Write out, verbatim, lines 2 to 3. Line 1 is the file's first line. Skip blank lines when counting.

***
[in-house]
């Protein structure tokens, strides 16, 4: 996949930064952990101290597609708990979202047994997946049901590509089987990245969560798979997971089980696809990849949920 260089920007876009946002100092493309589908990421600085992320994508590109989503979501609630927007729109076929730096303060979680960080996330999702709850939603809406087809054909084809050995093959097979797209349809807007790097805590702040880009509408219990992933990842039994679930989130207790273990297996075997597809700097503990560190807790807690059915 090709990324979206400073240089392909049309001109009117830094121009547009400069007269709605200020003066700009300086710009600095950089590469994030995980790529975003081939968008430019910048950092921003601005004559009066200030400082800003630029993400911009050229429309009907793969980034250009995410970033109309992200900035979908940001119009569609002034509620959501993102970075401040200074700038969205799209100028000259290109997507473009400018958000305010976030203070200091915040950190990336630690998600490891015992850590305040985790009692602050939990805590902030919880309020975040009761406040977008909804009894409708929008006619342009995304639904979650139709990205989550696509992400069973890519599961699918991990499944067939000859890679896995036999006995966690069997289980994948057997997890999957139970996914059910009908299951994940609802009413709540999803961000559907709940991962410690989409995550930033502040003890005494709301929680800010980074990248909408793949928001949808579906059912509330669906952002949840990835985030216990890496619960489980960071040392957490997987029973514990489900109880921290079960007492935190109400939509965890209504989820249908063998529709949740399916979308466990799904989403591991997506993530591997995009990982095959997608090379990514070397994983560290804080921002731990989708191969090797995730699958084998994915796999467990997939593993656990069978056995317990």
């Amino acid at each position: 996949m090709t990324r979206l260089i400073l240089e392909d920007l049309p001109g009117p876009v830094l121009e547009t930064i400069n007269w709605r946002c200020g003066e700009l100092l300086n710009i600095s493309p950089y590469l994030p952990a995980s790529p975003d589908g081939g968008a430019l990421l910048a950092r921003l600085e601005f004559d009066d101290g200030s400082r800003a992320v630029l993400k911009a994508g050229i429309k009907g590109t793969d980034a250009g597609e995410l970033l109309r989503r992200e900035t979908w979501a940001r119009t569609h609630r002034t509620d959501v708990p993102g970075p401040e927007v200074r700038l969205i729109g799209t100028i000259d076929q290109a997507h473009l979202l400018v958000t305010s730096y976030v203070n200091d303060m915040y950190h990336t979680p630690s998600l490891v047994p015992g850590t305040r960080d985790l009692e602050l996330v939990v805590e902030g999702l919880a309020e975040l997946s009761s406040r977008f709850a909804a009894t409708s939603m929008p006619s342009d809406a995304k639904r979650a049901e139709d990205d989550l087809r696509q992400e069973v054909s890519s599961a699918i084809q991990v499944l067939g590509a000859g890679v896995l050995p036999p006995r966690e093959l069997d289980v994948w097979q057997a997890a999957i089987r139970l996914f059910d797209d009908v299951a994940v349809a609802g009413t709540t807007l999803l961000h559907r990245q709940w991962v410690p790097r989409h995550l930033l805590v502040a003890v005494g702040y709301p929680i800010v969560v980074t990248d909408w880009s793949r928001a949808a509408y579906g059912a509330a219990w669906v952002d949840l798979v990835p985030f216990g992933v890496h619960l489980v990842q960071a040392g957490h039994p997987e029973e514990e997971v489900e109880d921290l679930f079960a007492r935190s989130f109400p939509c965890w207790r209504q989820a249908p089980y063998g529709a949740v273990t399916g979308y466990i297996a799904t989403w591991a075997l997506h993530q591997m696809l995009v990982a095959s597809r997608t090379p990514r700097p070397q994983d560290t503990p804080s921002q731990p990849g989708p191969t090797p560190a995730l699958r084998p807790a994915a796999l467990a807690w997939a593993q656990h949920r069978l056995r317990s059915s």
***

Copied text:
């Protein structure tokens, strides 16, 4: 996949930064952990101290597609708990979202047994997946049901590509089987990245969560798979997971089980696809990849949920 260089920007876009946002100092493309589908990421600085992320994508590109989503979501609630927007729109076929730096303060979680960080996330999702709850939603809406087809054909084809050995093959097979797209349809807007790097805590702040880009509408219990992933990842039994679930989130207790273990297996075997597809700097503990560190807790807690059915 090709990324979206400073240089392909049309001109009117830094121009547009400069007269709605200020003066700009300086710009600095950089590469994030995980790529975003081939968008430019910048950092921003601005004559009066200030400082800003630029993400911009050229429309009907793969980034250009995410970033109309992200900035979908940001119009569609002034509620959501993102970075401040200074700038969205799209100028000259290109997507473009400018958000305010976030203070200091915040950190990336630690998600490891015992850590305040985790009692602050939990805590902030919880309020975040009761406040977008909804009894409708929008006619342009995304639904979650139709990205989550696509992400069973890519599961699918991990499944067939000859890679896995036999006995966690069997289980994948057997997890999957139970996914059910009908299951994940609802009413709540999803961000559907709940991962410690989409995550930033502040003890005494709301929680800010980074990248909408793949928001949808579906059912509330669906952002949840990835985030216990890496619960489980960071040392957490997987029973514990489900109880921290079960007492935190109400939509965890209504989820249908063998529709949740399916979308466990799904989403591991997506993530591997995009990982095959997608090379990514070397994983560290804080921002731990989708191969090797995730699958084998994915796999467990997939593993656990069978056995317990």
């Amino acid at each position: 996949m090709t990324r979206l260089i400073l240089e392909d920007l049309p001109g009117p876009v830094l121009e547009t930064i400069n007269w709605r946002c200020g003066e700009l100092l300086n710009i600095s493309p950089y590469l994030p952990a995980s790529p975003d589908g081939g968008a430019l990421l910048a950092r921003l600085e601005f004559d009066d101290g200030s400082r800003a992320v630029l993400k911009a994508g050229i429309k009907g590109t793969d980034a250009g597609e995410l970033l109309r989503r992200e900035t979908w979501a940001r119009t569609h609630r002034t509620d959501v708990p993102g970075p401040e927007v200074r700038l969205i729109g799209t100028i000259d076929q290109a997507h473009l979202l400018v958000t305010s730096y976030v203070n200091d303060m915040y950190h990336t979680p630690s998600l490891v047994p015992g850590t305040r960080d985790l009692e602050l996330v939990v805590e902030g999702l919880a309020e975040l997946s009761s406040r977008f709850a909804a009894t409708s939603m929008p006619s342009d809406a995304k639904r979650a049901e139709d990205d989550l087809r696509q992400e069973v054909s890519s599961a699918i084809q991990v499944l067939g590509a000859g890679v896995l050995p036999p006995r966690e093959l069997d289980v994948w097979q057997a997890a999957i089987r139970l996914f059910d797209d009908v299951a994940v349809a609802g009413t709540t807007l999803l961000h559907r990245q709940w991962v410690p790097r989409h995550l930033l805590v502040a003890v005494g702040y709301p929680i800010v969560v980074t990248d909408w880009s793949r928001a949808a509408y579906g059912a509330a219990w669906v952002d949840l798979v990835p985030f216990g992933v890496h619960l489980v990842q960071a040392g957490h039994p997987e029973e514990e997971v489900e109880d921290l679930f079960a007492r935190s989130f109400p939509c965890w207790r209504q989820a249908p089980y063998g529709a949740v273990t399916g979308y466990i297996a799904t989403w591991a075997l997506h993530q591997m696809l995009v990982a095959s597809r997608t090379p990514r700097p070397q994983d560290t503990p804080s921002q731990p990849g989708p191969t090797p560190a995730l699958r084998p807790a994915a796999l467990a807690w997939a593993q656990h949920r069978l056995r317990s059915s």